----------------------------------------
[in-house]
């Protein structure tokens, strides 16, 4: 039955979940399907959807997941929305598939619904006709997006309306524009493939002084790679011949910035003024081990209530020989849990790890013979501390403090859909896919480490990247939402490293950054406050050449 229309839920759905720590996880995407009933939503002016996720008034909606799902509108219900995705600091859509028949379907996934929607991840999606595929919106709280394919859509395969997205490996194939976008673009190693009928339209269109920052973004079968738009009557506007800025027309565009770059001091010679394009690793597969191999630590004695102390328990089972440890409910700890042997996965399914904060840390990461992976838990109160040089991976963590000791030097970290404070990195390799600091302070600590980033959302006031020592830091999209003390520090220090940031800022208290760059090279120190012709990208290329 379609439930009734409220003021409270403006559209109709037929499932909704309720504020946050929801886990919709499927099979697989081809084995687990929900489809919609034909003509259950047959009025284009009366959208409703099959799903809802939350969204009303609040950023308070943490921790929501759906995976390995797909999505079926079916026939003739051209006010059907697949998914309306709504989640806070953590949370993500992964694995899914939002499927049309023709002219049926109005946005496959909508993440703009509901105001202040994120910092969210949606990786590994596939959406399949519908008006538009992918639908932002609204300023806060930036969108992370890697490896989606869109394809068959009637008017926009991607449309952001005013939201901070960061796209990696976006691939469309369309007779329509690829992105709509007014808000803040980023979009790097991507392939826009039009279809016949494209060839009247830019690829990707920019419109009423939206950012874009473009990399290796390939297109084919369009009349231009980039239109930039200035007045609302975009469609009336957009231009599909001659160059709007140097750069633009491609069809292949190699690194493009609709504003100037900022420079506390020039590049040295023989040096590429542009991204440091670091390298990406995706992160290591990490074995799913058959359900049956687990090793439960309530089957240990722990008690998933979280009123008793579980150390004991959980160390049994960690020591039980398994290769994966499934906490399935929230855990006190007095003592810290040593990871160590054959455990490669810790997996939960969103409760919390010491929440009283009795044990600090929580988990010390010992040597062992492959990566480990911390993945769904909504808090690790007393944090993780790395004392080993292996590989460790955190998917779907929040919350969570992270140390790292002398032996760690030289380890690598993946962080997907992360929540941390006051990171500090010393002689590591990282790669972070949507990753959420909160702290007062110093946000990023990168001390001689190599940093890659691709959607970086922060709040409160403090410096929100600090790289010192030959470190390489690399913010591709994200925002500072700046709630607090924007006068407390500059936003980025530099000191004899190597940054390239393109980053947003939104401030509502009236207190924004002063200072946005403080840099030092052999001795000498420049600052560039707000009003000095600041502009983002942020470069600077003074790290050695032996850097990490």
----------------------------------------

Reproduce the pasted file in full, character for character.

[in-house]
């Protein structure tokens, strides 16, 4: 039955979940399907959807997941929305598939619904006709997006309306524009493939002084790679011949910035003024081990209530020989849990790890013979501390403090859909896919480490990247939402490293950054406050050449 229309839920759905720590996880995407009933939503002016996720008034909606799902509108219900995705600091859509028949379907996934929607991840999606595929919106709280394919859509395969997205490996194939976008673009190693009928339209269109920052973004079968738009009557506007800025027309565009770059001091010679394009690793597969191999630590004695102390328990089972440890409910700890042997996965399914904060840390990461992976838990109160040089991976963590000791030097970290404070990195390799600091302070600590980033959302006031020592830091999209003390520090220090940031800022208290760059090279120190012709990208290329 379609439930009734409220003021409270403006559209109709037929499932909704309720504020946050929801886990919709499927099979697989081809084995687990929900489809919609034909003509259950047959009025284009009366959208409703099959799903809802939350969204009303609040950023308070943490921790929501759906995976390995797909999505079926079916026939003739051209006010059907697949998914309306709504989640806070953590949370993500992964694995899914939002499927049309023709002219049926109005946005496959909508993440703009509901105001202040994120910092969210949606990786590994596939959406399949519908008006538009992918639908932002609204300023806060930036969108992370890697490896989606869109394809068959009637008017926009991607449309952001005013939201901070960061796209990696976006691939469309369309007779329509690829992105709509007014808000803040980023979009790097991507392939826009039009279809016949494209060839009247830019690829990707920019419109009423939206950012874009473009990399290796390939297109084919369009009349231009980039239109930039200035007045609302975009469609009336957009231009599909001659160059709007140097750069633009491609069809292949190699690194493009609709504003100037900022420079506390020039590049040295023989040096590429542009991204440091670091390298990406995706992160290591990490074995799913058959359900049956687990090793439960309530089957240990722990008690998933979280009123008793579980150390004991959980160390049994960690020591039980398994290769994966499934906490399935929230855990006190007095003592810290040593990871160590054959455990490669810790997996939960969103409760919390010491929440009283009795044990600090929580988990010390010992040597062992492959990566480990911390993945769904909504808090690790007393944090993780790395004392080993292996590989460790955190998917779907929040919350969570992270140390790292002398032996760690030289380890690598993946962080997907992360929540941390006051990171500090010393002689590591990282790669972070949507990753959420909160702290007062110093946000990023990168001390001689190599940093890659691709959607970086922060709040409160403090410096929100600090790289010192030959470190390489690399913010591709994200925002500072700046709630607090924007006068407390500059936003980025530099000191004899190597940054390239393109980053947003939104401030509502009236207190924004002063200072946005403080840099030092052999001795000498420049600052560039707000009003000095600041502009983002942020470069600077003074790290050695032996850097990490």